Invitation to disaster: JSU Opera Theater hosting fun, dysfunctional ‘Baby Shower’
by Erin Williams
Special to The Star
Apr 14, 2013 | 4620 views |  0 comments | 17 17 recommendations | email to a friend | print
“Where’s my Prozac!?”

If you’ve ever felt like screaming this line when you enter the war zone of presents, punch and perfunctory games known as a baby shower, then you’re not alone. Get ready to enter into the cheer and chaos the celebration can be April 20, when the chamber opera “Baby Shower” is performed at Jacksonville State University.

The production features an all-female cast with a classic roundup of characters: the expectant, unwed mother and her sister, a Bible-thumping aunt, sorority sister and the great-grandmother who has left the nursing home for the day just to rock the cradle. Unlike a traditional opera, “Baby Shower” utilizes an ensemble of performers instead of a full orchestra.

“It’s just like it would be if you were going to your cousin’s baby shower ... you’re there and you’re setting up and you’re frustrated — it’s a dysfunctional baby shower,” said director Jean Ellison, a graduate student of music at JSU. “You’re not in the audience — you are at the baby shower.”

So it may seem slightly surprising that the entire plot and music were created by men.

The idea came to librettist Jason Charnesky, after attending the 2007 National Opera Association conference where he was presented with a challenge, of sorts, to create operas with all-female casts.

“I have always known how women outnumber men in American college opera programs,” Charnesky said. “What a director at a college level in America is faced with is lots of women singers and very few male singers and trying to find pieces that will fit what they’ve got.”

Ellison agrees. “It’s important to feature women. There’s not enough operas that do that,” she said. “There’s that one solo and that one big soprano operatic role, and then there’s all roles for males. There’s often times 10 roles for men and three for women, and that’s where the catfight comes in.”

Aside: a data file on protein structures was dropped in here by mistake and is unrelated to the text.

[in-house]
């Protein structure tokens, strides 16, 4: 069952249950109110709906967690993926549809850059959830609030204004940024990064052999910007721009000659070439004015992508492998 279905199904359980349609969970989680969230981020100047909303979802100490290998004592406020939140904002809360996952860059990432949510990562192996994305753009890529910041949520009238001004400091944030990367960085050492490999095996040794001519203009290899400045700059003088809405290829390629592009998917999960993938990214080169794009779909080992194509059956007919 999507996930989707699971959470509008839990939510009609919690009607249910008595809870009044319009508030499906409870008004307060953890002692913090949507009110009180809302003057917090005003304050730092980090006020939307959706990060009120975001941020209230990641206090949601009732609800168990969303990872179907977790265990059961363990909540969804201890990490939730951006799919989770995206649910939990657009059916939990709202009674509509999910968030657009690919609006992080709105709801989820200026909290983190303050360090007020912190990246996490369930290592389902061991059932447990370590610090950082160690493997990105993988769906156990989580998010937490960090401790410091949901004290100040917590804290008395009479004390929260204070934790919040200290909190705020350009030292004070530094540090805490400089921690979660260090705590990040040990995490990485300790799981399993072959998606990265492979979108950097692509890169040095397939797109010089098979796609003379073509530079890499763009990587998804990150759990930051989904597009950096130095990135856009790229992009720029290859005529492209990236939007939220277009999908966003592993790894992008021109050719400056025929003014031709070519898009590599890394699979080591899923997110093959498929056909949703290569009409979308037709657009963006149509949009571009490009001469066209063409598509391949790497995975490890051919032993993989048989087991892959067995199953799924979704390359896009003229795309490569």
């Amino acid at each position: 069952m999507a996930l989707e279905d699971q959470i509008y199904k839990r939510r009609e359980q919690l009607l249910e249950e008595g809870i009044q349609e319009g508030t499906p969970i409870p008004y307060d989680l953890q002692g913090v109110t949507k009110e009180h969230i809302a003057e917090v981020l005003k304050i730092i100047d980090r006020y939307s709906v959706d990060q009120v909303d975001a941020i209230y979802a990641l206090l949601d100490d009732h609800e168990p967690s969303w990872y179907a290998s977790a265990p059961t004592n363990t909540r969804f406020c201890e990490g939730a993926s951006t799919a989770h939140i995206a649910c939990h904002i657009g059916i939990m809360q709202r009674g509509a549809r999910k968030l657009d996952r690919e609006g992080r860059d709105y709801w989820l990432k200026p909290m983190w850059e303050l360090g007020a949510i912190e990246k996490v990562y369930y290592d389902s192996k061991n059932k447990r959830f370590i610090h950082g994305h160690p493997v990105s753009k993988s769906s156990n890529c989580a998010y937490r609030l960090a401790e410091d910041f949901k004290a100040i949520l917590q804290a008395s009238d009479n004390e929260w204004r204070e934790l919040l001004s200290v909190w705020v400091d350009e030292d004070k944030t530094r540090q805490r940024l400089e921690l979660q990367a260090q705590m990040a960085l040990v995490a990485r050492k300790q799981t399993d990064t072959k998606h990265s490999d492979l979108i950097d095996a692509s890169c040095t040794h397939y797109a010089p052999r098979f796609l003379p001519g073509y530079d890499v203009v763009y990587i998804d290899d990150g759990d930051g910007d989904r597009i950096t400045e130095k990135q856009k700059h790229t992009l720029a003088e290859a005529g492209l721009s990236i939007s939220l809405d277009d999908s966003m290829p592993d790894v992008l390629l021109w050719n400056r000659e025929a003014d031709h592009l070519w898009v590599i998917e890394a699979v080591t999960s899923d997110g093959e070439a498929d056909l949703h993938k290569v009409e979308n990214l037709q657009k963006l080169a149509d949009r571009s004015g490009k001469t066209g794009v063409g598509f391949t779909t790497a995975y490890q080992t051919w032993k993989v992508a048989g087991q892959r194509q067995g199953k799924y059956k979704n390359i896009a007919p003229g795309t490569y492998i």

But that’s not the case with “Baby Shower.”

After the conference in New Orleans, Charnesky, who teaches English at Penn State, was “casting about, trying to think of ‘What are plausible situations that only involve women and would be interesting and fun and contemporary?’” Around the same time he learned that his niece was expecting and would subsequently be having a baby shower — and thus an idea was born.

He began sourcing ideas about “the disasters, the games, the fun, the politics” from his female friends and relatives, and went forward to create the plot, with the help of Bruce Trinkley, a fellow composer and professor emeritus of music at Penn State, whom Charnesky has worked with for 20 years. Their first work was a cantata based around the painting “Santa Rosalia” by Colombian artist Fernando Botero, which is owned by Penn State.

“Once we realized that we actually work well together and that our pieces are both humorous and serious ... we decided to keep working at it,” said Charnesky.

In 2008 the duo presented the opera “York, The Voice of Freedom,” which told the story of the Lewis and Clark exhibition from the point of view of William Clark’s slave, who was the only black member of the exhibition.

But “Baby Shower” takes a lighter tone.

“It’s a show with the same characters — there’s not a whole lot of on- and off-stage; there’s not a whole lot of costume changes,” Ellison says. “This is focused on these 10 women, and they are the show.”

Those that can’t wait to see the rubber ducky cake hit the fan will have the opportunity to preview the show April 19 at Classic On Noble during a fundraiser for the Jacksonville Opera Theatre. Attendees will get a chance to see the characters in costume perform a few selections from “Baby Shower” as well as the upcoming production of “The Mikado,” and have dinner with the cast.

Ellison is hopeful that “Baby Shower” will be well-received. “We may say, ‘Well this is a dysfunctional baby shower,’ but for some people this is the new normal,” she said. “It has so much depth for just a chamber opera. We just want to be able to communicate the text well enough for everyone to enjoy.”


JSU Opera Theater fundraiser and sneak preview of “Baby Shower” and “The Mikado”

When: April 19, 6:30 p.m. at Classic On Noble, Anniston

Cost: $40-$60

Information: Visit online at

‘Baby Shower’

Chamber opera created by Jason Charnesky and Bruce Trinkley

When: April 20 and 21, 7:30 p.m. at Mason Hall Performance Center, third floor

Cost: $3-$9

Information: 1-800-838-3006 or
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